The Neuroscience of Partisanship: Do Differences in Brain Activity and Anatomy Relate to Political Party Preference?

The Neuroscience of Partisanship: Do Differences in Brain Activity and Anatomy Relate to Political Party Preference?

Jon Stewart versus Sean Hannity, the Occupy movement versus the Tea Party, MSNBC versus FOX News–it doesn’t take an expert to appreciate the vast ideological split in our society’s political structure. From abortion to gun control, how is it possible for one country to be so polarized in its beliefs? A recent study at the University of California, San Diego (UCSD) suggests that biology may underlie such extreme differences in opinion.


Darren Schreiber, Ph.D is a ‘neuropolitical’ researcher at the University of California, Los Angeles and the University of Exeter. Along with a team of UCSD researchers, he conducted a study to determine how American liberals and conservatives differ in neural processing. Participants took part in a gambling game in which they were presented with three numbers (20, 40, and 80) for one second each. During the display of the number, subjects were to decide whether or not to press a button. Pressing the button during the display of ‘20’ would result in a gain of 20 cents; pressing it during the display of ‘40’ or ‘80’ would result in either gaining or losing that respective number of cents. Thus, while pressing the button during higher numbers offered a chance to win more money, it also carried with it the risk of loss. During this simulation, brain activity was measured using a functional MRI (fMRI), and results were compared with self-reported political affiliation.

There was no difference in behavior observed between Democrats and Republicans during this risk-taking simulation; however, there were significant differences in brain activity. When assessing risk, subjects who identified as Democrat displayed more activity in the left insular cortex, while those who identified as Republican showed more activity in the amygdala. (It must be taken into consideration that the sample group consisted of 60 Democrats but only 22 Republicans. It is unclear whether or not the greater proportion of Democrats skewed the results.) The left insular cortex has been associated in previous studies with both empathy and “theory of mind,” or the awareness of other’s and one’s own internal drives and states. The amygdala, on the other hand, is associated with emotion and fear processing, as well as one’s sensitivity to potential threats.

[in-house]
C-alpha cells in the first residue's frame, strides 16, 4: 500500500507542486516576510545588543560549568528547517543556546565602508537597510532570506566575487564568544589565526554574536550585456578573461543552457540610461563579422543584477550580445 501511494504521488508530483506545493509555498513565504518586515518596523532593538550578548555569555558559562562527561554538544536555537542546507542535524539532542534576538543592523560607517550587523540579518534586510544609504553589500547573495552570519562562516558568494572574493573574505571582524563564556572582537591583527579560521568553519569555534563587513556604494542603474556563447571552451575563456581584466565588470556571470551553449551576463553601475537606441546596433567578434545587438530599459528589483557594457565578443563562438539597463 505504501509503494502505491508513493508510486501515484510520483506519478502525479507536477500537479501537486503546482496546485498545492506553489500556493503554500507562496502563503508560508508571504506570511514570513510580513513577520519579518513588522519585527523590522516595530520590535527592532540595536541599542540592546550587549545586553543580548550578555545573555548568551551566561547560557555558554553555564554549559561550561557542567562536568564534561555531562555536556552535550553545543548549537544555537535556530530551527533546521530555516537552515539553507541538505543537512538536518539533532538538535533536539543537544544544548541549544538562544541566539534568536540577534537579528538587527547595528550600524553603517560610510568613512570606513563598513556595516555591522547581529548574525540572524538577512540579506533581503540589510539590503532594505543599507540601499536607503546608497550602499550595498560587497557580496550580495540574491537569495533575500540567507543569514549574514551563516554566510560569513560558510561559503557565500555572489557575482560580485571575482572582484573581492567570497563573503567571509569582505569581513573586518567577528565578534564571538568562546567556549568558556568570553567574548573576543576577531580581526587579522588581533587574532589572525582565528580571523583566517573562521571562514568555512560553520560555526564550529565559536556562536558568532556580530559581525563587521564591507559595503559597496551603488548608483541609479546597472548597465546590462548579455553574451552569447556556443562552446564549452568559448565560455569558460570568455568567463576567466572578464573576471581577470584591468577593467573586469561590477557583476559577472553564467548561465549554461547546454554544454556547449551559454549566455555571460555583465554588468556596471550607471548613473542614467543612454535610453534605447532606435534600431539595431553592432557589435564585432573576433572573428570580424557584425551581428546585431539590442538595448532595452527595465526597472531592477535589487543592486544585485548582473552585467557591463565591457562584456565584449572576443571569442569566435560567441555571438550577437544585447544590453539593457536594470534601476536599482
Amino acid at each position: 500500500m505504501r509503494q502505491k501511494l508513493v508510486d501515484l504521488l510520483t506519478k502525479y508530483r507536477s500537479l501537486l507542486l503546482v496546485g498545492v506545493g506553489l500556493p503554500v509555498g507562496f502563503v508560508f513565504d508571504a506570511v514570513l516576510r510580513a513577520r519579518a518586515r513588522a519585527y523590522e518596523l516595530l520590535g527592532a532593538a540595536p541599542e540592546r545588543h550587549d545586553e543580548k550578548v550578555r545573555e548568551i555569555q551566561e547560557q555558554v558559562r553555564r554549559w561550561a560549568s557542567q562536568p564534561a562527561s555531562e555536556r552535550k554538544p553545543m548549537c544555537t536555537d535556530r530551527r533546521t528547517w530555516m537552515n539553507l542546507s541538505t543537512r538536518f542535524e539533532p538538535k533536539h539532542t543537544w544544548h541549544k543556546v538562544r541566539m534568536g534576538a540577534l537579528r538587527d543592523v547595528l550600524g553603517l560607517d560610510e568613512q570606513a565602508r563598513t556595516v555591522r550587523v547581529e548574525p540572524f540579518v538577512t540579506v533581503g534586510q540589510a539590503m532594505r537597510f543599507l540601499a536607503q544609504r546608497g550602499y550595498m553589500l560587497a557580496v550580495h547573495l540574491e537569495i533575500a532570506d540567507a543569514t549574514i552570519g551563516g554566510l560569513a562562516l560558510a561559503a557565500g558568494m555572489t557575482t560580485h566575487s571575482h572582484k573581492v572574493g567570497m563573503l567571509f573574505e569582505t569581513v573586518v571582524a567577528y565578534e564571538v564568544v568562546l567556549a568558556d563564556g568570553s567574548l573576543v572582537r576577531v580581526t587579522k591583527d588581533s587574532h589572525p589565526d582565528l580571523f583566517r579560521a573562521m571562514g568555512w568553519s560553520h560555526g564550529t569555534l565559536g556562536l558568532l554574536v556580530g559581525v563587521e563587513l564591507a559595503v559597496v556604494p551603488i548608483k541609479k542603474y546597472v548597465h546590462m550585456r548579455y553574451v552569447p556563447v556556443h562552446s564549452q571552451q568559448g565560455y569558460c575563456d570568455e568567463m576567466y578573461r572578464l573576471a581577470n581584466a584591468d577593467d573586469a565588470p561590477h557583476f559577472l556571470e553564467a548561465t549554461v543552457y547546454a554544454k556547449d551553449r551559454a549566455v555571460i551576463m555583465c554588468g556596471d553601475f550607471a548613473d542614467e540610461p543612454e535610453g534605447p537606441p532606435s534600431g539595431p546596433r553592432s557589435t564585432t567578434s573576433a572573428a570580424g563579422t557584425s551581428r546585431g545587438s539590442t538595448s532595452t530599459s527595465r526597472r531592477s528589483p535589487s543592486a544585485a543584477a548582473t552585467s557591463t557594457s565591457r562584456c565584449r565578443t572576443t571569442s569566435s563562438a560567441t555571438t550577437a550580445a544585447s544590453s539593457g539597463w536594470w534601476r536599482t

In addition to such differences in cognitive processing, the neural anatomy of liberals and conservatives may differ as well. A 2011 study of students at the University College London found that the amygdala occupied more space in the brains of conservatives, while the anterior cingulate cortex—an area associated with one’s ability to deal with uncertainty—was larger in liberals. (Again, the sample must be taken into account. When rating themselves on a scale of 1-5—very liberal to very conservative—no participants rated themselves as a ‘5.’ Thus, the experimental model was shifted to a scale of 1-4.)

These findings from UCL reinforce the conclusions drawn by Schreiber’s team. Essentially, Democrats seem better able to deal with the uncertainty of a risky decision, and more willing to make such a decision if the potential outcome holds promise for improving the situations of themselves and others. Republicans seem to have a greater sensitivity to possible threats, due to the amygdala’s role in the ‘fight or flight’ response. They tend to be cautious and wary of uncertainty, more likely to stick with tried-and-true methods. This dichotomy is clearly illustrated by the ongoing conflict over the Patient Protection and Affordable Care Act (‘Obamacare’), a bill which essentially proposes a revamp of the country’s healthcare system. During the Senate’s 2009 vote, all Republicans voted against the bill, while all Democrats voted for it.

Ultimately, analysis of neural activity during risk assessment remains the most accurate predictor of political orientation. Researchers correctly identified party preference 82.9% of the time when analyzing activity in the insula and amygdala, as opposed to 71.6% when basing predictions on relative grey matter volume, and 69.5% when using political preferences of the subject’s parents (a well-established predictor). Indeed, some researchers believe that these differences in cognitive processing may actually lead to changes in brain structure. It is not that liberals and conservatives are born with completely different brain anatomy; rather, their different methods of assessing decisions direct more blood-flow to certain areas over others, eventually resulting in anatomical differences.


Unfortunately, no definitive answer has been found for the basis of such differences in neural processing between Democrats and Republicans. As research for more specific underlying factors continues, it is important for both groups to acknowledge that regardless of biology or belief, we are all human. In an age filled with political polarization and sensationalist propaganda, we would do well to remember this fact.



Kanai et al. Political Orientations Are Correlated with Brain Structure in Young Adults. Current Biology (2011), doi:10.1016/j.cub.2011.03.017.

Schreiber D, Fonzo G, Simmons AN, Dawes CT, Flagan T, et al. (2013) Red Brain, Blue Brain: Evaluative Processes Differ in Democrats and Republicans. PLoS ONE 8(2): e52970.

Senate: Patient Protection and Affordable Care Act. All Voters, 24 December 2009. Digital image. VoteView. 25 June 2012. Web. 23 Mar. 2013. <>.

One thought on “The Neuroscience of Partisanship: Do Differences in Brain Activity and Anatomy Relate to Political Party Preference?

  1. Winston Churchill quote: “If you are not a liberal at 20 you have no heart if you are not a conservative at 40 you have no brain”

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